Figure 1: HL Fabric-Indy/Aries integration

Project outcomes and future work

The work started as a joint effort between the wireless and sensor networks lab of Professor Leandros Tassiulas at the Yale Institute for Network Science and Tata Consultancy Services (TCS), which put its expertise in decentralized identity to work in the development of the identity parts. Part of the work and initial benchmarks of the architecture deployed in off-grid settings are presented in the paper “A Blockchain-based Decentralized Data Sharing Infrastructure for Off-grid Networking[5].”

Currently the Yale team is working on improving the code to make it more usable by others as a standalone solution for integrating Fabric and Indy/Aries. The team is also working on feature enhancements for the DEON platform, such as supporting Fabric v2, updating DEON identity agents to the latest version of the aca-py agent, extending the DEON REST API with admin functionalities and finally looking for new applications of the platform. The code of the project can be found on GitHub https://github.com/off-grid-block.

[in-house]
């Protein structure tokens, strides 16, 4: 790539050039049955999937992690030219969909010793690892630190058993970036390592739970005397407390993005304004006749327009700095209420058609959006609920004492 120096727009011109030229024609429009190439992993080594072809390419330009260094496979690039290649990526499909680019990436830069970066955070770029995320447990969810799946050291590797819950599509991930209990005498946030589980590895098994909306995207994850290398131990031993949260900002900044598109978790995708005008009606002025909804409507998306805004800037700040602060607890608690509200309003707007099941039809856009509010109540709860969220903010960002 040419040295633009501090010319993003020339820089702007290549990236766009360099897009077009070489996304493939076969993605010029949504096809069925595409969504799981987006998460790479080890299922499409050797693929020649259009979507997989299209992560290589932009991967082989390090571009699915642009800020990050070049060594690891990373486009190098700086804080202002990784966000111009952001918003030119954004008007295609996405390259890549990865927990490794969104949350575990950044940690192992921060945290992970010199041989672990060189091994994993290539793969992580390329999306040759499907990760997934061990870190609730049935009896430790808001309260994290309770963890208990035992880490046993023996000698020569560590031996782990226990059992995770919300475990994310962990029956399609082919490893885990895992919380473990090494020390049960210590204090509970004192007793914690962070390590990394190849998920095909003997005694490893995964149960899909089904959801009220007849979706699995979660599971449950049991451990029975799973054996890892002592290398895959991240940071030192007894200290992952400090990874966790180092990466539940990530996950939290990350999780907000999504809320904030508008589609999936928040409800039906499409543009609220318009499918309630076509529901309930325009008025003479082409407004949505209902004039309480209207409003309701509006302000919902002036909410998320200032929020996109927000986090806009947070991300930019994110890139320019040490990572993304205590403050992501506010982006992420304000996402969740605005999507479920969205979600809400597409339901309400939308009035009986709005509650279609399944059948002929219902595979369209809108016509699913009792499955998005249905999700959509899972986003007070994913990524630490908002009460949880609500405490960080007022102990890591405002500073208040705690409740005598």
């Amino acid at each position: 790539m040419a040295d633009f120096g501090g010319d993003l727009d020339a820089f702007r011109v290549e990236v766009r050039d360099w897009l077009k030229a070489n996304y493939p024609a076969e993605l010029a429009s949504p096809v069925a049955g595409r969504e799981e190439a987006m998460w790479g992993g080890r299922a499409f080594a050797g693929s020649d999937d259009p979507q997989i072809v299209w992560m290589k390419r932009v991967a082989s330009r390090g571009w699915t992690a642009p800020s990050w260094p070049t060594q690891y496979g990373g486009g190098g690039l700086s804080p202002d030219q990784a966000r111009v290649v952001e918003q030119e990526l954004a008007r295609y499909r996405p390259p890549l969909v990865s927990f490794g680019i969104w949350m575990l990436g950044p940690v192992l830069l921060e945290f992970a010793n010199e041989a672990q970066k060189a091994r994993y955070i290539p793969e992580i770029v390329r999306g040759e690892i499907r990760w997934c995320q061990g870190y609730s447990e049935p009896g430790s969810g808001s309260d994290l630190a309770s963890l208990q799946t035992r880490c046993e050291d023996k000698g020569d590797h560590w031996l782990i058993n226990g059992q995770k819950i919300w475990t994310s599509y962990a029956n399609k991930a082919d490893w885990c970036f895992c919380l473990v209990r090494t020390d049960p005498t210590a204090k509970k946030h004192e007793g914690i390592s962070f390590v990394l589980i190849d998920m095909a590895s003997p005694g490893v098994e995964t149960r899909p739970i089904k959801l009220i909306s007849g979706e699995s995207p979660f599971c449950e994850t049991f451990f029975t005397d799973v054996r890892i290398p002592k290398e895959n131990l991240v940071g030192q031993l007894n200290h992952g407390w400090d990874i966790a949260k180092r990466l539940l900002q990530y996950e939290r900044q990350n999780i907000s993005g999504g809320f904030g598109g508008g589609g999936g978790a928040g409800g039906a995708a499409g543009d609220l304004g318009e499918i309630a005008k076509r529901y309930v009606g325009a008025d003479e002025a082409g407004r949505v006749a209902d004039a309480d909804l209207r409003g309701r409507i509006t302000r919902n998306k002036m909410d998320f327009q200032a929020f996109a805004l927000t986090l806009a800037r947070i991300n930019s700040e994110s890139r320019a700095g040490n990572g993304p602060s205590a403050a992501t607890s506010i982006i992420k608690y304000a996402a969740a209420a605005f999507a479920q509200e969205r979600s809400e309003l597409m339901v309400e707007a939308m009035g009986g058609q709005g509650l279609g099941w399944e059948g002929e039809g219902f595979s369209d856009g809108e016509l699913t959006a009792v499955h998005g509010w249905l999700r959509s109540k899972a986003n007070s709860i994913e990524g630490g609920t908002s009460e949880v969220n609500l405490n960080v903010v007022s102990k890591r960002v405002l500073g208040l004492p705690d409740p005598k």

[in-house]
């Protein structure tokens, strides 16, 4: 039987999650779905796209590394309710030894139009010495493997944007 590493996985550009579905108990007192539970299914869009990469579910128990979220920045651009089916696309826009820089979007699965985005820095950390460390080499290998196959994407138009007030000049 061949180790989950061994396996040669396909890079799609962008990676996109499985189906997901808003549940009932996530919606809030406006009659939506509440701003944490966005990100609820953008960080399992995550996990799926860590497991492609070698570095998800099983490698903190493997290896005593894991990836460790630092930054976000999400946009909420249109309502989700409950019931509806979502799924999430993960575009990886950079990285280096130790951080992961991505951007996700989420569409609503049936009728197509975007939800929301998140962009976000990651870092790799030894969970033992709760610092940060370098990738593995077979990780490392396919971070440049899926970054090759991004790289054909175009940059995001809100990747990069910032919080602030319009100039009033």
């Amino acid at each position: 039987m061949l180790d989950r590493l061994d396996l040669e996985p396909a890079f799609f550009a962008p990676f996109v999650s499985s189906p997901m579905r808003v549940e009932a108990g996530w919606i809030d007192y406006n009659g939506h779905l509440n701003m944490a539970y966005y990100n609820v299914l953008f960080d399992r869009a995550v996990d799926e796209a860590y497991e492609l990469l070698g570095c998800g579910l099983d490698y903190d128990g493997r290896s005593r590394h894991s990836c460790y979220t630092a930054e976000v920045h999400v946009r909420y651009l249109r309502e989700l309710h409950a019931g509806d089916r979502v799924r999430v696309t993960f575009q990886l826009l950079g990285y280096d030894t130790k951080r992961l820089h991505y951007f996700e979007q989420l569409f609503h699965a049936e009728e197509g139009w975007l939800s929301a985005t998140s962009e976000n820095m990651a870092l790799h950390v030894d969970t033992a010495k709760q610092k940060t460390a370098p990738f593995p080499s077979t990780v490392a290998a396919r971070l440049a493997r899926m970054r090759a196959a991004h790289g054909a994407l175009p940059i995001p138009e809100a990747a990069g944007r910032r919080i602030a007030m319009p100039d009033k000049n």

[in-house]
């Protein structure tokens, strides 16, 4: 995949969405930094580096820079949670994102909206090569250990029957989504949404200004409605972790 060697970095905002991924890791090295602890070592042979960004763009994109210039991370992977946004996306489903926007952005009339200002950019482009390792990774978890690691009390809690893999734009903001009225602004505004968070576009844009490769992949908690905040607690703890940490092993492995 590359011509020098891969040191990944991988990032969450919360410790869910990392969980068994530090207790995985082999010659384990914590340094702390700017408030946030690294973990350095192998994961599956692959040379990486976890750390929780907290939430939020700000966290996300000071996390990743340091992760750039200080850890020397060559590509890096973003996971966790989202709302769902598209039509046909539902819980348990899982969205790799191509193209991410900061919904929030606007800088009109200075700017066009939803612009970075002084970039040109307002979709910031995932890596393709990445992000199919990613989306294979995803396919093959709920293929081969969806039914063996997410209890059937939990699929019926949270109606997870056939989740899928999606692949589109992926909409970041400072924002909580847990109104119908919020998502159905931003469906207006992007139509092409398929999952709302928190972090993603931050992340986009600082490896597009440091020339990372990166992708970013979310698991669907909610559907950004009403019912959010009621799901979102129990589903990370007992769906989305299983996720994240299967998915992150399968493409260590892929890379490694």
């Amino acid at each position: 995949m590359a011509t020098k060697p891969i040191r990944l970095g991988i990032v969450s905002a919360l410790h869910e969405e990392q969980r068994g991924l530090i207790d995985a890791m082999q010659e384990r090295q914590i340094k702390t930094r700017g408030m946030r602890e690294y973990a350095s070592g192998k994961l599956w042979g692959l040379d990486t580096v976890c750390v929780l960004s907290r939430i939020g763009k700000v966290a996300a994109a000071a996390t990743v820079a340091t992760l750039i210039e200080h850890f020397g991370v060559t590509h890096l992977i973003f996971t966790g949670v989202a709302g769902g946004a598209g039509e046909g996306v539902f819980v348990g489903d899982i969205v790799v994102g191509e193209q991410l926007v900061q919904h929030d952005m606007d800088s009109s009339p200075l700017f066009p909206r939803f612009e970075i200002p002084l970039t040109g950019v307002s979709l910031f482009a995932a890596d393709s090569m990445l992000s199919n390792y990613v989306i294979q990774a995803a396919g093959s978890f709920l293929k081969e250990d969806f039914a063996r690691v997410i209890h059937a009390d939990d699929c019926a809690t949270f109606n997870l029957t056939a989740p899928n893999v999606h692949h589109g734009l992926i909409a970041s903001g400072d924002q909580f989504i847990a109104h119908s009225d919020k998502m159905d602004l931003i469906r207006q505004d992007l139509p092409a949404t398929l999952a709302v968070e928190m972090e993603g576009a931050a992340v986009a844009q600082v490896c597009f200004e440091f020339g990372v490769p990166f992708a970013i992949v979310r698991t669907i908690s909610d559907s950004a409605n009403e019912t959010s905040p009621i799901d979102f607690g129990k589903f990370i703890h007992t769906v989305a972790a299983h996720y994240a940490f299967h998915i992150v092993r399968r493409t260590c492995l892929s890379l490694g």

[1] goTenna off-grid device: https://gotenna.com/
[2] Beartooth off-grid device: https://beartooth.com/
[3] Guifi.net: https://guifi.net/
[4] aca-py agent: https://github.com/hyperledger/aries-cloudagent-python/
[5] “A Blockchain-based Decentralized Data Sharing Infrastructure for Off-grid Networking”: https://arxiv.org/abs/2006.07521v2

About the author
Harris Niavis is a Research Engineer at Yale University. His research interests lie in enterprise blockchain networks, decentralized identity management, mesh networks and IoT.

 

Cover image by Pete Linforth from Pixabay

#HyperledgerFinTech: A sampling of production applications using Hyperledger technologies in the finance market

By Blog, Finance, Hyperledger Besu, Hyperledger Fabric, Hyperledger Indy, Hyperledger Iroha

The financial services market has long turned to technology to address a range of back-end challenges and enhance customer-facing services. Blockchain is increasingly becoming a go-to technology for advancing many different financial systems and solutions with different Hyperledger platforms serving as the core for an array of applications now in production.